From the Archives: Crazy Rich Asians is a joyous rom com revival

From the Archives: Crazy Rich Asians is a joyous rom com revival

In the interest of getting “hard” copies of my work under one roof, I plan to spend the next few weeks posting the entire archive of my film journalism here on ScullyVision. With due respect to the many publications I’ve written for, the internet remains quite temporary, and I’d hate to see any of my work disappear for digital reasons. As such, this gargantuan project must begin! I don’t want to do it. I hate doing it. But it needs to be done. Please note that my opinions, like everyone’s, have changed a LOT since I started, so many of these reviews will only represent a snapshot in time. Objectivity has absolutely no place in film criticism, at least not how I do it. 

Without further ado, I present to you: FROM THE ARCHIVES.

Originally posted on Cinema76.

It’s rare the we get an honest-to-goodness romantic comedy at the box office any more. Sure there are plenty of young adult adaptations, usually featuring teens facing some awful tragedy that only their love can defeat, but I personally can’t remember the last time an adult rom-com made such a mainstream splash. And to have it be a largely Asian cast telling the story of both an Asian American woman and and a vast number of Singaporeans, Crazy Rich Asians can’t help but feel fresh and novel, although never a novelty. This is going to do big numbers, not just because of the representative aspect of its cast, crew, and content, but because it’s a joyous, universally relatable film in the tradition of the best mainstream rom-coms.

Constance Wu seems born for her role as Rachel Chu, a native New Yorker raised by a single mother. She is now a professor at the dawn of a promising career. Things are getting serious with her boyfriend, Singapore native, Nick Young (Henry Golding). He invites her to join him on a trip to his home country to attend a wedding and catch up with his family. What Rachel doesn’t know is that Nick’s family is rich. Crazy rich. Like, “his family has been the biggest real estate empire in the whole country for generations” rich. What follows is exactly what you’d expect. Culture clash on every front, be it based in identity, familial customs, or wealth disparity, a heavy strain is put on Rachel and Nick’s relationship, most notably in the form of Nick’s extremely traditional mother (Michelle Yeoh).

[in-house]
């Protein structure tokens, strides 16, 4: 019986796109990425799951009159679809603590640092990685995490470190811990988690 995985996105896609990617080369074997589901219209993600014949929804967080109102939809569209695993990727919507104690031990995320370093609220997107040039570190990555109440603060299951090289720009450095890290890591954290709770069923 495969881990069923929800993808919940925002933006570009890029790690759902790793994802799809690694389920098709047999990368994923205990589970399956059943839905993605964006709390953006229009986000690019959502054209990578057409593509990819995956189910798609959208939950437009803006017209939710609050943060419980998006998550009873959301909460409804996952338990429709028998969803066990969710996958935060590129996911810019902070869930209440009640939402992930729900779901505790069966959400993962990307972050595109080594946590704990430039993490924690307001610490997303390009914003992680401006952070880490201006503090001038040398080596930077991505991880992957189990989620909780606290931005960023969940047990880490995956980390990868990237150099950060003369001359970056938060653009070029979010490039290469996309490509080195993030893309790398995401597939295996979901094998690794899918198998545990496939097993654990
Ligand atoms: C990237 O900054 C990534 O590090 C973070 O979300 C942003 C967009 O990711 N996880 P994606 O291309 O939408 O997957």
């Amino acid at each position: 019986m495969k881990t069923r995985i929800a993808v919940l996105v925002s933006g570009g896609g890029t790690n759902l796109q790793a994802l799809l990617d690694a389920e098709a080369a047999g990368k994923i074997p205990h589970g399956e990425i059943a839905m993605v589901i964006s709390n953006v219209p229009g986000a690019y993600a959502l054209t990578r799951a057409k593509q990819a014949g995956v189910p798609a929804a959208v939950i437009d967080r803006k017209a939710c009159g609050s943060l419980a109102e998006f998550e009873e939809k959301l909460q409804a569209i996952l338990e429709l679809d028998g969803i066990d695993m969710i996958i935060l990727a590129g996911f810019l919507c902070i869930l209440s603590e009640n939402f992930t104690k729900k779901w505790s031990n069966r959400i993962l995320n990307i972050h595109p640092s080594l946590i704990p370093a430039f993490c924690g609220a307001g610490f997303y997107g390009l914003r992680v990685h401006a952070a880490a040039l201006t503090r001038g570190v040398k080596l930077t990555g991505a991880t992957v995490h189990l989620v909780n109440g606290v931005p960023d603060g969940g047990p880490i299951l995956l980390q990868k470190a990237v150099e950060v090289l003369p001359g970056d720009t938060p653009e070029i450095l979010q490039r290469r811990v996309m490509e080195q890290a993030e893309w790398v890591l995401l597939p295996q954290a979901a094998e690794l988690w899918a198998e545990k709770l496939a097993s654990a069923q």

Rachel meets a variety of characters, all of whom are affected by money in different ways. Some good, some bad, all very colorful and entertaining. The bulk of the movie consists of watching Rachel navigate these new and unfamiliar relationships while trying to understand the forced re-contextualization of her romance with Nick. If Nick’s family was well off, it would be a big pill to swallow, but to find that this down to earth man has more money than God, and hefty familial obligations to boot, well, that’s a pretty big lie by omission. Relayed against Rachel’s troubles are a handful of adjacent permutations of “rich person involved with not rich person.” It’s amazing how much is explored regarding identity without weighing down the film too heavily with plot lines. Really there’s only one that I’d cut (which I imagine is much more fleshed out in the source novel), which would bring this 2 hour film down to a slightly friendlier runtime.

So are Nick’s friends and family crazy and rich or just crazy rich? Well, it’s both, really. Since money certainly heightens personality, the large supporting cast ends up providing the film’s humor. Sometimes it’s at the expense of a “head too high in the clouds” rich mentality, other times from Wu being a fish out of water. In the case of Wu’s very rich but not crazy rich friend, Goh Peik Lin (Awkwafina, who steals every moment she’s in), it’s in the form of smarmy commentary on excess and style. It should be noted that Awkwafina needs to be employed as regularly as possible both in fictional narratives (she steals Ocean’s 8 as well) and on red carpet events. She’s got a biting wit that is hard to describe, and I want more of it! Intermittently, the humor comes out in sharp moments of cultural criticism. “Eat up,” advises a Singaporean to his finicky daughter, “there are starving kids in America.”


Director Jon M. Chu shoots Singapore as a thing of true beauty, imbuing even the smaller scenes with design that feels (to me, an outsider) culturally significant. The film looks absolutely gorgeous at every moment, and features a solid soundtrack to boot. THERE’S A CHINESE COLDPLAY COVER. I like to believe that if the film were called Bland Middle Class White People, it would also feature a Chinese cover of Coldplay, albeit one that sounds folkier. I digress.

In all Crazy Rich Asians is a joy. As a piece of entertainment and a cultural moment where Asian people are being represented on screen in a big way, it’s worth checking out. There are three books in this series, and it would be a blast to see them all come to life. The Joy Luck Club came out 25 years ago. There’s no reason why it should take another quarter century for a movie of this flavor to pop up in our cultural melting pot again.

Crazy Rich Asians is playing in Philly theaters right now.

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